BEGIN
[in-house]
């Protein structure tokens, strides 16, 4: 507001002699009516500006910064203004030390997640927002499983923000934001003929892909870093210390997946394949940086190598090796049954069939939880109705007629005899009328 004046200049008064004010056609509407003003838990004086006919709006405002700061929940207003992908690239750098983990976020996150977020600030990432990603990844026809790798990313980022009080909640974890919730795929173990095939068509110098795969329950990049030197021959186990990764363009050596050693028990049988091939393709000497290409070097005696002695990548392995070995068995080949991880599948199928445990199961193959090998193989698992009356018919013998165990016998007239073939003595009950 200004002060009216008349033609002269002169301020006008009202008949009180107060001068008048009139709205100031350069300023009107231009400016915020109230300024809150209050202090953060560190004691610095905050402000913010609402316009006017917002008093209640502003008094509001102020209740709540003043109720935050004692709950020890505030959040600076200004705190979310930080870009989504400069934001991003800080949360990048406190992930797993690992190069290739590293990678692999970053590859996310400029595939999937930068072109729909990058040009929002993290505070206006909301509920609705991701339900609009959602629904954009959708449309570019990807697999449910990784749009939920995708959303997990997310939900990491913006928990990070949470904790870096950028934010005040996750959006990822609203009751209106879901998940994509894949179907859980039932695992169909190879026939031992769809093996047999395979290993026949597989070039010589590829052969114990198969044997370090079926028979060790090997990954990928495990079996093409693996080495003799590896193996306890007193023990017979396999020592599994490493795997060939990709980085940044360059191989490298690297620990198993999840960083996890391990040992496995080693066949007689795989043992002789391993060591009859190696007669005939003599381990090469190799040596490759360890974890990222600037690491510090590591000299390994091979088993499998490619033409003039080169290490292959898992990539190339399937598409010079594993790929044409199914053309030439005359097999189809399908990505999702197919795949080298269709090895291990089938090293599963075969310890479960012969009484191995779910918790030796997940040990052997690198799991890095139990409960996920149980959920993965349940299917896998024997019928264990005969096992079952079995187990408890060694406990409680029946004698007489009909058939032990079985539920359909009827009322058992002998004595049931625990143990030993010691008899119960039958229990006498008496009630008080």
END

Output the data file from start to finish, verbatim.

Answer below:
[in-house]
């Protein structure tokens, strides 16, 4: 507001002699009516500006910064203004030390997640927002499983923000934001003929892909870093210390997946394949940086190598090796049954069939939880109705007629005899009328 004046200049008064004010056609509407003003838990004086006919709006405002700061929940207003992908690239750098983990976020996150977020600030990432990603990844026809790798990313980022009080909640974890919730795929173990095939068509110098795969329950990049030197021959186990990764363009050596050693028990049988091939393709000497290409070097005696002695990548392995070995068995080949991880599948199928445990199961193959090998193989698992009356018919013998165990016998007239073939003595009950 200004002060009216008349033609002269002169301020006008009202008949009180107060001068008048009139709205100031350069300023009107231009400016915020109230300024809150209050202090953060560190004691610095905050402000913010609402316009006017917002008093209640502003008094509001102020209740709540003043109720935050004692709950020890505030959040600076200004705190979310930080870009989504400069934001991003800080949360990048406190992930797993690992190069290739590293990678692999970053590859996310400029595939999937930068072109729909990058040009929002993290505070206006909301509920609705991701339900609009959602629904954009959708449309570019990807697999449910990784749009939920995708959303997990997310939900990491913006928990990070949470904790870096950028934010005040996750959006990822609203009751209106879901998940994509894949179907859980039932695992169909190879026939031992769809093996047999395979290993026949597989070039010589590829052969114990198969044997370090079926028979060790090997990954990928495990079996093409693996080495003799590896193996306890007193023990017979396999020592599994490493795997060939990709980085940044360059191989490298690297620990198993999840960083996890391990040992496995080693066949007689795989043992002789391993060591009859190696007669005939003599381990090469190799040596490759360890974890990222600037690491510090590591000299390994091979088993499998490619033409003039080169290490292959898992990539190339399937598409010079594993790929044409199914053309030439005359097999189809399908990505999702197919795949080298269709090895291990089938090293599963075969310890479960012969009484191995779910918790030796997940040990052997690198799991890095139990409960996920149980959920993965349940299917896998024997019928264990005969096992079952079995187990408890060694406990409680029946004698007489009909058939032990079985539920359909009827009322058992002998004595049931625990143990030993010691008899119960039958229990006498008496009630008080």